Those who have a bone marrow transplant with donor stem cells (allogeneic) know of the many challenges they’ll face immediately following the procedure and further into recovery. “It can feel like an isolating experience,” says Rutgers Cancer Institute of New Jersey social worker Lauren Kriegel, M.S.W., L.S.W., “but you’re really not alone.” Rutgers Cancer Institute is now offering what is believed to be the only support group in the region for bone marrow transplant recipients. The group, which will meet twice each month starting in February and targeted toward patients, family and caregivers, will be led by Kriegel, who is part of the Blood and Marrow Transplant Program at the Institute.
Many patients with blood cancers including leukemia, lymphoma, myeloma, and myeloproliferative disorders, may require months of intensive chemotherapy, while the best chance at survival for others may be a stem cell transplant. In some cases, donor cells can be collected either from the patient themselves (autologous) or from a sibling or unrelated donor (allogeneic) who has placed themselves on a national registry. These donor stem cells (which can be collected from bone marrow, peripheral blood or umbilical cord) will generate a new immune system that can help eliminate cancer cells.
Following the infusion of donor cells into the recipient, patients are monitored closely for at least the first 100 days. They are all put on immunosuppressive medications to help reduce the risk of a common post-transplant complication known as graft-versus-host disease, where newly transplanted donor immune cells attack the patient’s cells thinking they’re foreign to the body. Other post-transplant complications can include fatigue, hair loss, gastrointestinal distress and skin changes. These patients must also adhere to various restrictions to reduce the risk of infection as the new immune system matures over the course of the next year.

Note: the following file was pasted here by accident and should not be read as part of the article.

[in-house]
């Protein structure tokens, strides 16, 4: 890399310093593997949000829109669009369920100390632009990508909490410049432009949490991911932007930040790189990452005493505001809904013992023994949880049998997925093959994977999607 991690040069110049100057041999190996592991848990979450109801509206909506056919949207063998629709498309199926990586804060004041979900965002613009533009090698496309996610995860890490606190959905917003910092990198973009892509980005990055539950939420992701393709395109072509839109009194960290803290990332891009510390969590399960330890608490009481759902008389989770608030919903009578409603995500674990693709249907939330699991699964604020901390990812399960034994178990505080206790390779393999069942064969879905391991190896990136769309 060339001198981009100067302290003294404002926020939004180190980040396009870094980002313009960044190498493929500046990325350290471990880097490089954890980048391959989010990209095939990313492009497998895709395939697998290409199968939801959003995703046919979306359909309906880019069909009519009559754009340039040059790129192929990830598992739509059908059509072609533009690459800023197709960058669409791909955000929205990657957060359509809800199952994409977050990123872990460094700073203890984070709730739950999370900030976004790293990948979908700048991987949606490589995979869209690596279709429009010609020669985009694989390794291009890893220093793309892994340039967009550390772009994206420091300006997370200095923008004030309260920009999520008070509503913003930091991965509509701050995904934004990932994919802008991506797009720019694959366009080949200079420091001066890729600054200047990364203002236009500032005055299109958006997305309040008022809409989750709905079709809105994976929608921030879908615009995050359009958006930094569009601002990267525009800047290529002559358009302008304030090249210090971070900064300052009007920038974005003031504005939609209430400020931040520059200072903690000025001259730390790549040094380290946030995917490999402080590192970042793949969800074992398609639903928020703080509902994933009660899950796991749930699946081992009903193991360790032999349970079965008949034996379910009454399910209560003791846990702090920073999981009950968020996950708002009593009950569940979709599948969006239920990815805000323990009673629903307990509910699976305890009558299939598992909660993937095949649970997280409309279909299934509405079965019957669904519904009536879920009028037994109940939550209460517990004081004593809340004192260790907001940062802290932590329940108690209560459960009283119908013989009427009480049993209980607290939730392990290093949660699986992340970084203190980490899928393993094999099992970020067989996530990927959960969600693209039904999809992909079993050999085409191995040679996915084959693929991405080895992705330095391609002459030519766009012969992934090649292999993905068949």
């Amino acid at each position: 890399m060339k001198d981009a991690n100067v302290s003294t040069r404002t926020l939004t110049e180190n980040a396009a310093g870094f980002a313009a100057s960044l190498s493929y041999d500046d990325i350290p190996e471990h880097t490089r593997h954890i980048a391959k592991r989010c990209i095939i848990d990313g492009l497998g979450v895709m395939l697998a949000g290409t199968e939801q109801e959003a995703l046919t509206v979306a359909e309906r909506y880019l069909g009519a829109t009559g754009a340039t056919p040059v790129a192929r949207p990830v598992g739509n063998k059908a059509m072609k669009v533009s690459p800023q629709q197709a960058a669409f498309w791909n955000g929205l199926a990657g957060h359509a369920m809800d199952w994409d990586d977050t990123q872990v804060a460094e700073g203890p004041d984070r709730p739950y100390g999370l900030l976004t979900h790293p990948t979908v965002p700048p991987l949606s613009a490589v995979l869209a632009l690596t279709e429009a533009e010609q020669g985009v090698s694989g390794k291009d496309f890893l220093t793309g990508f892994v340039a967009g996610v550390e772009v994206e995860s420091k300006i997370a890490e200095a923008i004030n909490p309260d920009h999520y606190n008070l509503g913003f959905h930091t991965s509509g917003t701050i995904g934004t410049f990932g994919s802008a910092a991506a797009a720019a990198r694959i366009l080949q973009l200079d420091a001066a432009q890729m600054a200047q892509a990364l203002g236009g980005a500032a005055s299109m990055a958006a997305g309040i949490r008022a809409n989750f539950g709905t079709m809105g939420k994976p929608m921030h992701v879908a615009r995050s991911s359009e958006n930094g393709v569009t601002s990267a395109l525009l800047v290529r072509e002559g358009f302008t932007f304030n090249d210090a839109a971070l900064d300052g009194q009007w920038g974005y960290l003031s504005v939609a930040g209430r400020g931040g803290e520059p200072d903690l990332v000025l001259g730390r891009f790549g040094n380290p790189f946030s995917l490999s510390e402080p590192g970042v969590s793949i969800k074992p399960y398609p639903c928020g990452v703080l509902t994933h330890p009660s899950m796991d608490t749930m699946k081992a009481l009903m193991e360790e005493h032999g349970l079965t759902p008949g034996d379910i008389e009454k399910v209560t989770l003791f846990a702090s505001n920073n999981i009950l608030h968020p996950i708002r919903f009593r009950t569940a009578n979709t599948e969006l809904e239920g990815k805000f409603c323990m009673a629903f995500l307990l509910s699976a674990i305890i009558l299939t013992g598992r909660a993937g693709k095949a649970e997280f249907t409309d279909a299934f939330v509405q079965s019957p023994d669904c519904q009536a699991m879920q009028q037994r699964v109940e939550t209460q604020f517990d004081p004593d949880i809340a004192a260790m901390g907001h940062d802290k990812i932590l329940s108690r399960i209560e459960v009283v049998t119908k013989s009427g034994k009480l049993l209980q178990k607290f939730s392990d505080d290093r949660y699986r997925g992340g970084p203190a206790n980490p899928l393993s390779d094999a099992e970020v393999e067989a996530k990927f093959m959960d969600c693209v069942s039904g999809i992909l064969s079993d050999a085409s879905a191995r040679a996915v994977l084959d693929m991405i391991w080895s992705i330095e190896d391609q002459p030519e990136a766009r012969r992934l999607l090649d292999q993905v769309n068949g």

“Along with facing typical side effects and complications from the procedure and post-transplant medications, these patients and their caregivers face immediate challenges with everyday tasks that most of us take for granted like making dinner and keeping the house clean,” says Kriegel. “There is great strength in having your experience validated. By talking with others who have a shared experience, these patients can develop a better understanding of how to manage their recovery.”
The Bone Marrow Transplant Support Group will meet on the following dates/times over the next few months at Rutgers Cancer Institute (195 Little Albany St., New Brunswick):
• Feb. 18 from 2-3:30 p.m.
• March 1 from 6:30-8 p.m.
• March 17 from 2-3:30 p.m.
• April 5 from 6:30-8 p.m.
• April 21 from 2-3:30 p.m.
Refreshments will be provided. Registration is not required. For additional information, call Kriegel at 732-235-8522.